The primary analysis cohort consisted of participants who were HIV-negative at 196 days after enrollment and therefore at risk for week 28+ infection (967 in the vaccine group and 947 in the placebo group). Of these participants, 95% of vaccine recipients and 97% of placebo recipients received all four vaccinations.
Week 28+ infection was diagnosed in 27 participants in the vaccine group and 21 in the placebo group, yielding annual incidences of 2.8% (95% CI, 1.9 to 4.1) and 2.3% (95% CI, 1.4 to 3.5), respectively; the estimated vaccine efficacy was −25.0% (95% CI, −121.2 to 29.3; P = 0.44) (Table 1 and Fig. 2A). The estimated vaccine efficacy in the per-protocol cohort was −45.3% (95% uncertainty interval, −145.9 to 88.5; P = 0.34) (Section 1.6.4 and Fig. S8 in the Supplementary Appendix). From enrollment through 28 weeks, a total of 24 infections occurred (14 in the vaccine group and 10 in the placebo group), yielding a total of 72 HIV infections from enrollment through the 24-month visit (41 in the vaccine group and 31 in the placebo group). In the modified intention-to-treat population, the yearly HIV incidence was 2.7% (95% CI, 1.9 to 3.6) in the vaccine group and 2.1% (95% CI, 1.4 to 2.9) in the placebo group (P = 0.28) (Fig. 2B).
Of the 48 participants with week 28+ infection, 47 were included in the analysis of the viralload set point. One placebo recipient in whom antiretroviral therapy was initiated before infection was diagnosed was excluded from this analysis. The estimated mean HIV-1 RNA viral-load set points in the vaccine and placebo groups were 4.46 and 4.47 log10 copies per milliliter, respectively, for an overall difference (placebo minus vaccine) of 0.002 copies per milliliter (95% CI, −0.55 to 0.68; P = 0.99) (Table 1 and Fig. 3A). In the modified intention-to-treat population, the estimated mean viral-load set points in the vaccine and placebo groups were 4.51 and 4.54 log10 copies per milliliter, respectively (Fig. 3B, and Section 1.8.1 and Table S8 in the Supplementary Appendix).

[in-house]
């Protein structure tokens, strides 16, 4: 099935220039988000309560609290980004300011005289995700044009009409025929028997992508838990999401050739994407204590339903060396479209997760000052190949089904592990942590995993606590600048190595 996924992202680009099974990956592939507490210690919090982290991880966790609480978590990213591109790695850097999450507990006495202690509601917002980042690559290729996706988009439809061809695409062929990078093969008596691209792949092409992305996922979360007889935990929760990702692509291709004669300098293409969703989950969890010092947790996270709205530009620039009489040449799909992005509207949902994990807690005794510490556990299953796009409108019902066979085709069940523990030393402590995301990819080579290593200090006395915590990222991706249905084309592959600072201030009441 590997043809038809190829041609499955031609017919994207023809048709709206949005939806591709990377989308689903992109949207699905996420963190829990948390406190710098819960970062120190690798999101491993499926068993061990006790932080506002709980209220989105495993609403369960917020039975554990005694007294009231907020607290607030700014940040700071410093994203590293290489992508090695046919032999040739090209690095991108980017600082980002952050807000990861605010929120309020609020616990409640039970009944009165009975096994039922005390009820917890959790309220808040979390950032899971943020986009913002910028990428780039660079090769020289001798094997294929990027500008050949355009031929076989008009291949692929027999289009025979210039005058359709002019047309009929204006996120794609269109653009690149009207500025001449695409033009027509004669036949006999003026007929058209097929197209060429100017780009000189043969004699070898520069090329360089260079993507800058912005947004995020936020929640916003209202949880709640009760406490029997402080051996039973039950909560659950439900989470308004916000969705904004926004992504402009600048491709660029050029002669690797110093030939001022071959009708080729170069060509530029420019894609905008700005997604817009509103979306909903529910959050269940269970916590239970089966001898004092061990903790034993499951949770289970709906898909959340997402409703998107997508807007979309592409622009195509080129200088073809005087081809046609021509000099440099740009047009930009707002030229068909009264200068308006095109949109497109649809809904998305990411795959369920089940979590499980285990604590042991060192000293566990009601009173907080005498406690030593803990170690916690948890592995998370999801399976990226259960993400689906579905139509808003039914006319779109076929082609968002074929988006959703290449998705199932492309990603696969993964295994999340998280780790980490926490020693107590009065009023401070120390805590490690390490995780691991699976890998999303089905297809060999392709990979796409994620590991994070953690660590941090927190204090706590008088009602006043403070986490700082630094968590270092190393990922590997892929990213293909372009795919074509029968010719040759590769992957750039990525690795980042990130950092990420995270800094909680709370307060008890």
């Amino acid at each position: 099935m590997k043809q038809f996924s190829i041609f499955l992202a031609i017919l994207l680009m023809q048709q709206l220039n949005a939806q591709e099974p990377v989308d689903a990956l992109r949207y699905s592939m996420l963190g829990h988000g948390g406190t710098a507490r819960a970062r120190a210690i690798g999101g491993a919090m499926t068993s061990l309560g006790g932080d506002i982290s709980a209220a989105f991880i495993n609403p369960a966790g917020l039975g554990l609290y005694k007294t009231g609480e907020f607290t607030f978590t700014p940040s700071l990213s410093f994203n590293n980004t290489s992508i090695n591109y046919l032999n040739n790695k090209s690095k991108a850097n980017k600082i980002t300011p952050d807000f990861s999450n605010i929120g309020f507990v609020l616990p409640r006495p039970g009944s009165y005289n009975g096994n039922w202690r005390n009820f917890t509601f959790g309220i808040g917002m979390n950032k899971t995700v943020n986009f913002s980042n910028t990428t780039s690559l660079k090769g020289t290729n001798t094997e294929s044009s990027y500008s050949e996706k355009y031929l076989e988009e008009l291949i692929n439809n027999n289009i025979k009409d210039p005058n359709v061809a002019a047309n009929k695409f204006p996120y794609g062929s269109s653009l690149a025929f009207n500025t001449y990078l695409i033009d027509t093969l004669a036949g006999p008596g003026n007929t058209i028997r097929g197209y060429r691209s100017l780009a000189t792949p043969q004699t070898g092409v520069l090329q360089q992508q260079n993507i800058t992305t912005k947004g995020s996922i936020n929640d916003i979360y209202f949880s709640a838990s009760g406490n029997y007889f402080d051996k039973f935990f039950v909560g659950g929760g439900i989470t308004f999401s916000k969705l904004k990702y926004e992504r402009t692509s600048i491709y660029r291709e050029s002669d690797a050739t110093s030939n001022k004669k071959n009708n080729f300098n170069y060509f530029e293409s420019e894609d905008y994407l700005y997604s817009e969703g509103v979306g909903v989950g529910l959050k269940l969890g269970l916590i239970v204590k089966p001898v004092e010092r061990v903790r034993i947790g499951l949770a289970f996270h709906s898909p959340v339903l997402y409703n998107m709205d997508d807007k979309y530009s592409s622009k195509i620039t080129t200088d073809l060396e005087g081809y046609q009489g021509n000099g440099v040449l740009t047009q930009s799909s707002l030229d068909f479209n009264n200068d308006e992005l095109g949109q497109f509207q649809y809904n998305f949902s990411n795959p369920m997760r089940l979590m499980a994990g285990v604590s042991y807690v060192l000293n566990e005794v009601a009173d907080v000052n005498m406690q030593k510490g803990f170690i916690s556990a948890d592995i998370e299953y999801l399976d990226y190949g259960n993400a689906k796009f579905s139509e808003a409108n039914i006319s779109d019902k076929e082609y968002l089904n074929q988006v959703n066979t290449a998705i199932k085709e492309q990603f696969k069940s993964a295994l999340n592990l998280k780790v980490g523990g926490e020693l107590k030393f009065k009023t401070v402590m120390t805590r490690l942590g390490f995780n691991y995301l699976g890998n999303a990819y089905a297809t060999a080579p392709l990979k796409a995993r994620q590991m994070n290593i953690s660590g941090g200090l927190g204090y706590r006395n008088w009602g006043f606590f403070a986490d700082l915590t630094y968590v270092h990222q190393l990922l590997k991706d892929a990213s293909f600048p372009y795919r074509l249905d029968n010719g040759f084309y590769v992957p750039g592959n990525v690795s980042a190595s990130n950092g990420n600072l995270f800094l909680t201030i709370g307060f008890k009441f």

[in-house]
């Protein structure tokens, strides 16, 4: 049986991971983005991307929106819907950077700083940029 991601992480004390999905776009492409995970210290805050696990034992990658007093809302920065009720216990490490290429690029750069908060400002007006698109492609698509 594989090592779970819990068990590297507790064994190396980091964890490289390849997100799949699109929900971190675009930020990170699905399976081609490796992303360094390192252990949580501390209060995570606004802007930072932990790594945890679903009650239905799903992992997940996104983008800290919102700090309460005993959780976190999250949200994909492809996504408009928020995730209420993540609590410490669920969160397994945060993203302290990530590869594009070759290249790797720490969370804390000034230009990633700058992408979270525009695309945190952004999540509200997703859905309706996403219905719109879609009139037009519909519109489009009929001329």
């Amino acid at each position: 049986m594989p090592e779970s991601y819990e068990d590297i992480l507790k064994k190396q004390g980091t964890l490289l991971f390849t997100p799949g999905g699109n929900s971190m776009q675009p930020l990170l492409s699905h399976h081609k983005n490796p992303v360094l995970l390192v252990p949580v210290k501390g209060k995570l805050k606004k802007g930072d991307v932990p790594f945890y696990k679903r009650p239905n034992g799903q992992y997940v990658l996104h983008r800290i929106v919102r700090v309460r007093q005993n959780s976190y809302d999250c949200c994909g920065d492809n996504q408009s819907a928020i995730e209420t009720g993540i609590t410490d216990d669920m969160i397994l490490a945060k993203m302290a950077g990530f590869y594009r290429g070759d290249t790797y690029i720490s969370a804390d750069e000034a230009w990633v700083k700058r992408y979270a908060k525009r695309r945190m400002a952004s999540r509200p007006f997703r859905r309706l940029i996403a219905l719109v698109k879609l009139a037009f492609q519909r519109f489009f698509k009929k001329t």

We assessed the use of antiretroviral agents for prevention by means of case-report forms obtained during the study and by an audio computer-assisted self-administered interview (ACASI) questionnaire, which was implemented after the release of the results of the Preexposure Prophylaxis Initiative (iPrEx) study.7 Preexposure prophylaxis was reported by 13 participants (1.0%) in each study group, and postexposure prophylaxis was reported by 41 participants (3.3%) in each group.
An analysis of baseline data with respect to behavioral risk obtained from ACASI question-naires identified two variables that predicted the risk of HIV-1 infection: a history of more than three male sexual partners or unprotected receptive anal sex in the 3 months before enrollment. The behavioral risk score, a weighted average of these two variables (Section 1.3 in the Supplementary Appendix), was highly predictive of the risk of HIV-1 infection, with a hazard ratio of 6.01 (95% CI, 3.15 to 11.48) for participants with both risk factors, as compared with those with neither risk factor (P<0.001).
The frequency of these two risk behaviors remained at or below baseline levels throughout the study, with no significant between-group differences (Fig. S2 through S5 in the Supplementary Appendix).
The vaccine regimen had an acceptable sideeffect profile. Vaccine recipients had a significantly higher rate of reactogenicity than did placebo recipients, but most reactions were mild or moderate (Section 1.4 and Table S2 in the Supplementary Appendix). Nonfatal adverse events were balanced in the two study groups, with only one event (a severe viral syndrome) judged to be related to a study product. Six participants (all in the placebo group) died during the study (Section 1.4.2 in the Supplementary Appendix).